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Making the Most Out of Google as a Research Tool

Everyone knows how to use the basic features offered by Google, but few make use of its advanced ... ... what you can do with Google can shave hours off of your research time, espe

Everyone knows how to use the basic features offered by Google, but few make use of its advanced capabilities. Understanding what you can do with Google can shave hours off of your research time, especially when it comes to web site promotion.

In this article I will show you how to use some of Google’s advanced features to make your SEO research more precise and effective.

Preferences
First thing’s first. Google has a number of preferences that you can set, which it remembers via a cookie. With these settings, you can adjust the interface and search languages, as well as search filters, number of results displayed per page, and whether or not the results are displayed in a new window.
•The Interface language that you select determines how Google presents its tips and messages to you.
•The Search language option allows you to search for pages written in a particular language. So if you prefer to focus on a particular language, you can narrow down your result very effectively this way.
•SafeSearch Filtering can block web pages that contain explicit content, based on text and/or images. This option can be useful if you are researching possible link partners and want to filter out certain types of “affiliate link farms.”
•The “Number of Results” option determines how many results are displayed per page. This is of course a matter of preference, but you can save some time loading 20 – 30 results per page, instead of the standard (and infamous) 10.

Advanced Searches
Some of the options available on the advanced search options page are the same as the preferences page. However, some of the options offered here provide some useful functionality.
•Occurrences: With this option you can focus your search on various parts of a web page, instead of the search drawing from all of its content. You can select a search based on the title of a page, its text, its url, or its links. This last option can be a great way to determine who has links to the subject matter that you are researching.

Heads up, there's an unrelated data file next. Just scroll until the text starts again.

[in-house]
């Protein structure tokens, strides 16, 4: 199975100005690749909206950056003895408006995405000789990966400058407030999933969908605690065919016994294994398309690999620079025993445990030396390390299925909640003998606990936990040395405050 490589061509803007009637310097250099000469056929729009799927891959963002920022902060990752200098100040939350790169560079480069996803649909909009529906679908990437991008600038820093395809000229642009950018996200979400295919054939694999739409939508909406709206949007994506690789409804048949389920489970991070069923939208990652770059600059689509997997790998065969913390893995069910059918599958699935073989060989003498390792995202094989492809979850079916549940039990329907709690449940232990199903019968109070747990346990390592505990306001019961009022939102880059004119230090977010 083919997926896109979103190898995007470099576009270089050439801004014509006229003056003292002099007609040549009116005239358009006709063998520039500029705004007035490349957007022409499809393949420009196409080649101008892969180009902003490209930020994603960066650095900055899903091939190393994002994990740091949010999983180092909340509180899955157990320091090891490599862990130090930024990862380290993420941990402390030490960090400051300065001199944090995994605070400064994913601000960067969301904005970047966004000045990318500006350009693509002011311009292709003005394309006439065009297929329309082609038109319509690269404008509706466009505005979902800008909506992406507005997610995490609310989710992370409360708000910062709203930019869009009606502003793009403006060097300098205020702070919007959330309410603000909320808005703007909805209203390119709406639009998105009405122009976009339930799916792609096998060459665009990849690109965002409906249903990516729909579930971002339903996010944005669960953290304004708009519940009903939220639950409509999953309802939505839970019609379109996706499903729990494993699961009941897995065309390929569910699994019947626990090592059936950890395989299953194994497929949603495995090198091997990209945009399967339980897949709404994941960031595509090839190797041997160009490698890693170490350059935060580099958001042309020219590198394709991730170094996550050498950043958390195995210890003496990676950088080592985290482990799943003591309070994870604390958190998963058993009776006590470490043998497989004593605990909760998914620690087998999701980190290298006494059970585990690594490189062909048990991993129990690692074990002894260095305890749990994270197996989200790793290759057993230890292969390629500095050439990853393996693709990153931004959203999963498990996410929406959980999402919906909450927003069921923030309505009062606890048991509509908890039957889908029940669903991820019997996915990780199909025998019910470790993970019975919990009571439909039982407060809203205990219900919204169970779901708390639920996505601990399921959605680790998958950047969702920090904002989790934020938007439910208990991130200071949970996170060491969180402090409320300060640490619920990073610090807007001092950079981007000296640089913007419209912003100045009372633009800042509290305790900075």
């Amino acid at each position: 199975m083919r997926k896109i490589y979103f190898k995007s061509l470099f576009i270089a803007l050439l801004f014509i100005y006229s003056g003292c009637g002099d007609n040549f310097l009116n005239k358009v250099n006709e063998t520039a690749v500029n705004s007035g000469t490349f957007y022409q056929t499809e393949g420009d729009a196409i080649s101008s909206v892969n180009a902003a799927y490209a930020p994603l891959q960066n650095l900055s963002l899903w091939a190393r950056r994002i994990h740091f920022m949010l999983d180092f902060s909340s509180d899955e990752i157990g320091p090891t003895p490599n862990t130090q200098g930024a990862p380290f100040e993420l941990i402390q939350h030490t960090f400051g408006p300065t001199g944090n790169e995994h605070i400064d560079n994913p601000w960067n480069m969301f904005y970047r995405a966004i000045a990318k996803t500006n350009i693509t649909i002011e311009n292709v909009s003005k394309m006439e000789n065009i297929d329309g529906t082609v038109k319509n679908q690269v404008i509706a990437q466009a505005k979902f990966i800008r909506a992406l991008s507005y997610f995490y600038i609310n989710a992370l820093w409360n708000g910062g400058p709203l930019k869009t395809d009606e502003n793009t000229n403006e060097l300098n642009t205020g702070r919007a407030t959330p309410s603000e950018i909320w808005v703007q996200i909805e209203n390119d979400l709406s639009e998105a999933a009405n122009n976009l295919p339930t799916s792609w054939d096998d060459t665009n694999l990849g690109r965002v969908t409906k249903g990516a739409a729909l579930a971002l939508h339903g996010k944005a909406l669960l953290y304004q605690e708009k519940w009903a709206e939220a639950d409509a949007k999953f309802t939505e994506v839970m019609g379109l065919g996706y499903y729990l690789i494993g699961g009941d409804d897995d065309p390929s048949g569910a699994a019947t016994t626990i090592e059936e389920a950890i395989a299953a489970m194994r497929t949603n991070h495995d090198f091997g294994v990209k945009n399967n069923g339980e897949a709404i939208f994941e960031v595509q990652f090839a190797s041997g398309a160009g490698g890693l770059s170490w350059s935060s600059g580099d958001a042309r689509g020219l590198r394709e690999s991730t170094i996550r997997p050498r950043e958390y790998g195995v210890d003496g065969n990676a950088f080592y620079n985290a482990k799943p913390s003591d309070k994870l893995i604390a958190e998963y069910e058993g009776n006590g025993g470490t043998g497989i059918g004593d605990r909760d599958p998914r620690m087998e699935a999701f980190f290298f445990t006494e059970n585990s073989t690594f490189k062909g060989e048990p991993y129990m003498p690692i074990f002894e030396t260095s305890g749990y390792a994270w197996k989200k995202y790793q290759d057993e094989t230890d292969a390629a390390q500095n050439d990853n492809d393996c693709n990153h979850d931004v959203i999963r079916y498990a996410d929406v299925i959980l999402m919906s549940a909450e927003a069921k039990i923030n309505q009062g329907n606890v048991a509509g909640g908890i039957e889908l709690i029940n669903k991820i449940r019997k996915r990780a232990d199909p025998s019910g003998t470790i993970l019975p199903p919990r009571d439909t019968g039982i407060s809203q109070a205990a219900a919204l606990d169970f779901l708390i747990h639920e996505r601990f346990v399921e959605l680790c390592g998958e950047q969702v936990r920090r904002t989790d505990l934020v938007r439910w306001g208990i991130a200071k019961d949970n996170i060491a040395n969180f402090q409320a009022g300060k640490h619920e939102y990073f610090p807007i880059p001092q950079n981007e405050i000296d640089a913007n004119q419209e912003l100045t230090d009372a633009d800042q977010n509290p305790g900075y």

•Domain: This option, as you might guess, allows you to restrict a search to a single domain or site.
•Page-Specific Searches: This section includes two different search options. The “Similar” option lets you find pages similar in content to the one that you enter. This can be a great way to find out both who your competition is and how Google thinks of your site in terms of its content. The Links search option tells you who has linked to the site that you enter. This is a powerful feature for determining who is a good link partner candidate.

Syntax
Syntax represents the ultimate in Google search functionality. While there are far too many terms to cover in one article, I will go over a couple to give you a taste of what you have been missing.
•Cache: Typing in a url with the form “cache:www.domainname.com” will show you the page for that url as it was the last time Google crawled it (i.e., the last time Google visited the site and cached or recorded it). For webmasters, this is a handy way to keep track of how often Google is really visiting your site. Go to Google and try it with your site now, you might be surprised at how long it has been.
•Info: Typing in a url with the form “info:www.domain.com” will return essentially all of the information Google has on that site. This includes all of the links to that site, the last cached recorded by GoogleFree Web Content, and more.

The search options that I have described barely scratch the surface of what Google can do. It is well worth your time and effort to spend some “quality time” with Google and check out everything that it can do for you.

Source: Free Articles from ArticlesFactory.com

ABOUT THE AUTHOR


This article has been authored by Chuck Hudgins, founder of www.ebusinessbasics.com.
eBusinessBasics maintains a collection of the best Internet Marketing and eBusiness development articles from a variety of sources, all free to access.



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